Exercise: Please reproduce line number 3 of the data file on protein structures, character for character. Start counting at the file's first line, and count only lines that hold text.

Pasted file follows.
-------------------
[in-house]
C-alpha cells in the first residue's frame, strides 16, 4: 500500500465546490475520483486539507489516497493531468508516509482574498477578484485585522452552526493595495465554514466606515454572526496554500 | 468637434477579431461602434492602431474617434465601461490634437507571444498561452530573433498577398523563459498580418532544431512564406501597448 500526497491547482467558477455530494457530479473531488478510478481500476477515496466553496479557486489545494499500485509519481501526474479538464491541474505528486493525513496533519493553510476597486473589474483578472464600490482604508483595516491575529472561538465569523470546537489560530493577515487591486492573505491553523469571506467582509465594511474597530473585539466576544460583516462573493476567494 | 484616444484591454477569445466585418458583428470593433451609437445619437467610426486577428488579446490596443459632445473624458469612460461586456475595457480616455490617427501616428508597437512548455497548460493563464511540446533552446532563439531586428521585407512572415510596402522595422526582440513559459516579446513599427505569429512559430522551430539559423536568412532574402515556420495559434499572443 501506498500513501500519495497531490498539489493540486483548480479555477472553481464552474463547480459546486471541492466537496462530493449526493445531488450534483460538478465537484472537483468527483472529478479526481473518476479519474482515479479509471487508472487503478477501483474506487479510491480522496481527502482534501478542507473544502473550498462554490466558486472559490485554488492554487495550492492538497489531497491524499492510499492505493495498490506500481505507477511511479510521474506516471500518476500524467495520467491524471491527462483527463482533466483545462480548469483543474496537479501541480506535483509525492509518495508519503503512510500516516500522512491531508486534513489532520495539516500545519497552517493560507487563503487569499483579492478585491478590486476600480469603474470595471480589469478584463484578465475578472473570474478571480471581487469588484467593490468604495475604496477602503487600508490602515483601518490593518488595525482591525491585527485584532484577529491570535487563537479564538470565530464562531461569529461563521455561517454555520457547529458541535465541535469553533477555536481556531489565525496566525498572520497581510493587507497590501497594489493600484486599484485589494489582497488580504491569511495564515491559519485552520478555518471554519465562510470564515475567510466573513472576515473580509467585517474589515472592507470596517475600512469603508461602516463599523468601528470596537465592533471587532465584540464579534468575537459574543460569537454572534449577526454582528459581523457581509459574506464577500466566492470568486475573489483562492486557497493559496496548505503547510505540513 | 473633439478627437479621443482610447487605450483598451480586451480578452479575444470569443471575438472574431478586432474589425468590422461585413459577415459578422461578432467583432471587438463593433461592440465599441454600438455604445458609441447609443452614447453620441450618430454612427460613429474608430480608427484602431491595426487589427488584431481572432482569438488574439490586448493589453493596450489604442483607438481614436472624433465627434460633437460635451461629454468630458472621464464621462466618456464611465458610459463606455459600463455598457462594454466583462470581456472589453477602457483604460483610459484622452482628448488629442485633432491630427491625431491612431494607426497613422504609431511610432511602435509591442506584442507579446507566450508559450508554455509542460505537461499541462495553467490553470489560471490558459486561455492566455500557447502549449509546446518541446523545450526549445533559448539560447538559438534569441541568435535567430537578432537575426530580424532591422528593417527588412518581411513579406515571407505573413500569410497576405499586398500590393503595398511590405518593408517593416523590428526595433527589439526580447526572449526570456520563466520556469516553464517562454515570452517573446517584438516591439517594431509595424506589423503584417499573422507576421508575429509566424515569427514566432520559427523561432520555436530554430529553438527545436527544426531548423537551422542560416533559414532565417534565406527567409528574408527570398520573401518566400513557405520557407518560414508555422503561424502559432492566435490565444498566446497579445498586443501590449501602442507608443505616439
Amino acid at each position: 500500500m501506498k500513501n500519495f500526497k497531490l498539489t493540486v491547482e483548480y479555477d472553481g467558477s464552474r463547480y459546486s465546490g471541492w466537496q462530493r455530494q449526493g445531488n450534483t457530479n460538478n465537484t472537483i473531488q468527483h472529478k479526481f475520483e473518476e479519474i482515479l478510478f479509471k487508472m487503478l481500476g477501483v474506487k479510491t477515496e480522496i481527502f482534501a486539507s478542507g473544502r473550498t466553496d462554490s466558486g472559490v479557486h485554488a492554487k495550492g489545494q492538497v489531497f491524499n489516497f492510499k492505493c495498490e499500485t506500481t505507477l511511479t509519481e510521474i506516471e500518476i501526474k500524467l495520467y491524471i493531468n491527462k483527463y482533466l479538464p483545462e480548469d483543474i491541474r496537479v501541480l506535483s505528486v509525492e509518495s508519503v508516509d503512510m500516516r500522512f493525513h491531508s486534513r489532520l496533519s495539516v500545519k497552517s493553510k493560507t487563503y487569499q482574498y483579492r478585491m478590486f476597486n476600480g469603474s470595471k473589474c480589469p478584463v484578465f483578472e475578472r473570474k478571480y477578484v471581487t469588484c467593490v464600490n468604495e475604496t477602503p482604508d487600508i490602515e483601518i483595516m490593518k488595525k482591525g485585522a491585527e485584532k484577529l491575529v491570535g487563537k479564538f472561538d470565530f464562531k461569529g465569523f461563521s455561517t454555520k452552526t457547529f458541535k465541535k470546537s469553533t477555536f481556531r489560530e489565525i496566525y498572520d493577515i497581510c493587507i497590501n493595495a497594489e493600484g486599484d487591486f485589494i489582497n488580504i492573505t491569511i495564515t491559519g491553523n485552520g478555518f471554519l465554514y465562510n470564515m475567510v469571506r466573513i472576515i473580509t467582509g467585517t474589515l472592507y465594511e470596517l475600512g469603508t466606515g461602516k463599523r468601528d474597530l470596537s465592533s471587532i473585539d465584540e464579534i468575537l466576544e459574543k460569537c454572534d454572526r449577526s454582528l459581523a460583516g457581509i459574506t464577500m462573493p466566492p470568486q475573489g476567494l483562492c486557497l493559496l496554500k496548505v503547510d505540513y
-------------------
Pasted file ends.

Amino acid at each position: 500500500m501506498k500513501n500519495f500526497k497531490l498539489t493540486v491547482e483548480y479555477d472553481g467558477s464552474r463547480y459546486s465546490g471541492w466537496q462530493r455530494q449526493g445531488n450534483t457530479n460538478n465537484t472537483i473531488q468527483h472529478k479526481f475520483e473518476e479519474i482515479l478510478f479509471k487508472m487503478l481500476g477501483v474506487k479510491t477515496e480522496i481527502f482534501a486539507s478542507g473544502r473550498t466553496d462554490s466558486g472559490v479557486h485554488a492554487k495550492g489545494q492538497v489531497f491524499n489516497f492510499k492505493c495498490e499500485t506500481t505507477l511511479t509519481e510521474i506516471e500518476i501526474k500524467l495520467y491524471i493531468n491527462k483527463y482533466l479538464p483545462e480548469d483543474i491541474r496537479v501541480l506535483s505528486v509525492e509518495s508519503v508516509d503512510m500516516r500522512f493525513h491531508s486534513r489532520l496533519s495539516v500545519k497552517s493553510k493560507t487563503y487569499q482574498y483579492r478585491m478590486f476597486n476600480g469603474s470595471k473589474c480589469p478584463v484578465f483578472e475578472r473570474k478571480y477578484v471581487t469588484c467593490v464600490n468604495e475604496t477602503p482604508d487600508i490602515e483601518i483595516m490593518k488595525k482591525g485585522a491585527e485584532k484577529l491575529v491570535g487563537k479564538f472561538d470565530f464562531k461569529g465569523f461563521s455561517t454555520k452552526t457547529f458541535k465541535k470546537s469553533t477555536f481556531r489560530e489565525i496566525y498572520d493577515i497581510c493587507i497590501n493595495a497594489e493600484g486599484d487591486f485589494i489582497n488580504i492573505t491569511i495564515t491559519g491553523n485552520g478555518f471554519l465554514y465562510n470564515m475567510v469571506r466573513i472576515i473580509t467582509g467585517t474589515l472592507y465594511e470596517l475600512g469603508t466606515g461602516k463599523r468601528d474597530l470596537s465592533s471587532i473585539d465584540e464579534i468575537l466576544e459574543k460569537c454572534d454572526r449577526s454582528l459581523a460583516g457581509i459574506t464577500m462573493p466566492p470568486q475573489g476567494l483562492c486557497l493559496l496554500k496548505v503547510d505540513y